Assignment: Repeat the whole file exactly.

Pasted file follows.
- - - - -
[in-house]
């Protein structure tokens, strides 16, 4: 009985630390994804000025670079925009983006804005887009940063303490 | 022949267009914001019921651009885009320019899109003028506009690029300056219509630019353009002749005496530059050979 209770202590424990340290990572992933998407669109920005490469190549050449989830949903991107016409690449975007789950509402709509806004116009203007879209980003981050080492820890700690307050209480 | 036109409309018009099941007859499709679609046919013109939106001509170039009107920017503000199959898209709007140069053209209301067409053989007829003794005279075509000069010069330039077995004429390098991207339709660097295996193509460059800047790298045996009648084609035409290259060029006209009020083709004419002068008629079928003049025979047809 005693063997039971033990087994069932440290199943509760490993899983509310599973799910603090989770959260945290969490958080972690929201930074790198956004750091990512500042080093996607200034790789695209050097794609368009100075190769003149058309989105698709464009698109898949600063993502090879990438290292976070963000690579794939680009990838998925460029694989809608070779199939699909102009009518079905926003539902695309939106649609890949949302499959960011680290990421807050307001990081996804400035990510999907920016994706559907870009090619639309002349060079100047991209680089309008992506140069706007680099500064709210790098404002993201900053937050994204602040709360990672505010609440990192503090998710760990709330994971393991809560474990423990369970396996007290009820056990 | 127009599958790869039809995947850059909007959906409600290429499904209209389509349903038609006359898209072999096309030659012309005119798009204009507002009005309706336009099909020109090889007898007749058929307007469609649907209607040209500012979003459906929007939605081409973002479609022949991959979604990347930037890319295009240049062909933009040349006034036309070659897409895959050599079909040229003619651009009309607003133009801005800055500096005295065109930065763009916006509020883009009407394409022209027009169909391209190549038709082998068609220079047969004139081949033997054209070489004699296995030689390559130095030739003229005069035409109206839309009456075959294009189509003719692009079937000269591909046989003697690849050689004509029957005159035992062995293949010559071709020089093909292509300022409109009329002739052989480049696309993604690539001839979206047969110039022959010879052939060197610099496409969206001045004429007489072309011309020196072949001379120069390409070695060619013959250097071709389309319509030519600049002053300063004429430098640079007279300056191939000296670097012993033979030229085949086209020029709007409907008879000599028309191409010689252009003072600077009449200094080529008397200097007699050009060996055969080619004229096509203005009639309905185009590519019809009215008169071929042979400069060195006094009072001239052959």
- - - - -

[in-house]
């Protein structure tokens, strides 16, 4: 009985630390994804000025670079925009983006804005887009940063303490 | 022949267009914001019921651009885009320019899109003028506009690029300056219509630019353009002749005496530059050979 209770202590424990340290990572992933998407669109920005490469190549050449989830949903991107016409690449975007789950509402709509806004116009203007879209980003981050080492820890700690307050209480 | 036109409309018009099941007859499709679609046919013109939106001509170039009107920017503000199959898209709007140069053209209301067409053989007829003794005279075509000069010069330039077995004429390098991207339709660097295996193509460059800047790298045996009648084609035409290259060029006209009020083709004419002068008629079928003049025979047809 005693063997039971033990087994069932440290199943509760490993899983509310599973799910603090989770959260945290969490958080972690929201930074790198956004750091990512500042080093996607200034790789695209050097794609368009100075190769003149058309989105698709464009698109898949600063993502090879990438290292976070963000690579794939680009990838998925460029694989809608070779199939699909102009009518079905926003539902695309939106649609890949949302499959960011680290990421807050307001990081996804400035990510999907920016994706559907870009090619639309002349060079100047991209680089309008992506140069706007680099500064709210790098404002993201900053937050994204602040709360990672505010609440990192503090998710760990709330994971393991809560474990423990369970396996007290009820056990 | 127009599958790869039809995947850059909007959906409600290429499904209209389509349903038609006359898209072999096309030659012309005119798009204009507002009005309706336009099909020109090889007898007749058929307007469609649907209607040209500012979003459906929007939605081409973002479609022949991959979604990347930037890319295009240049062909933009040349006034036309070659897409895959050599079909040229003619651009009309607003133009801005800055500096005295065109930065763009916006509020883009009407394409022209027009169909391209190549038709082998068609220079047969004139081949033997054209070489004699296995030689390559130095030739003229005069035409109206839309009456075959294009189509003719692009079937000269591909046989003697690849050689004509029957005159035992062995293949010559071709020089093909292509300022409109009329002739052989480049696309993604690539001839979206047969110039022959010879052939060197610099496409969206001045004429007489072309011309020196072949001379120069390409070695060619013959250097071709389309319509030519600049002053300063004429430098640079007279300056191939000296670097012993033979030229085949086209020029709007409907008879000599028309191409010689252009003072600077009449200094080529008397200097007699050009060996055969080619004229096509203005009639309905185009590519019809009215008169071929042979400069060195006094009072001239052959």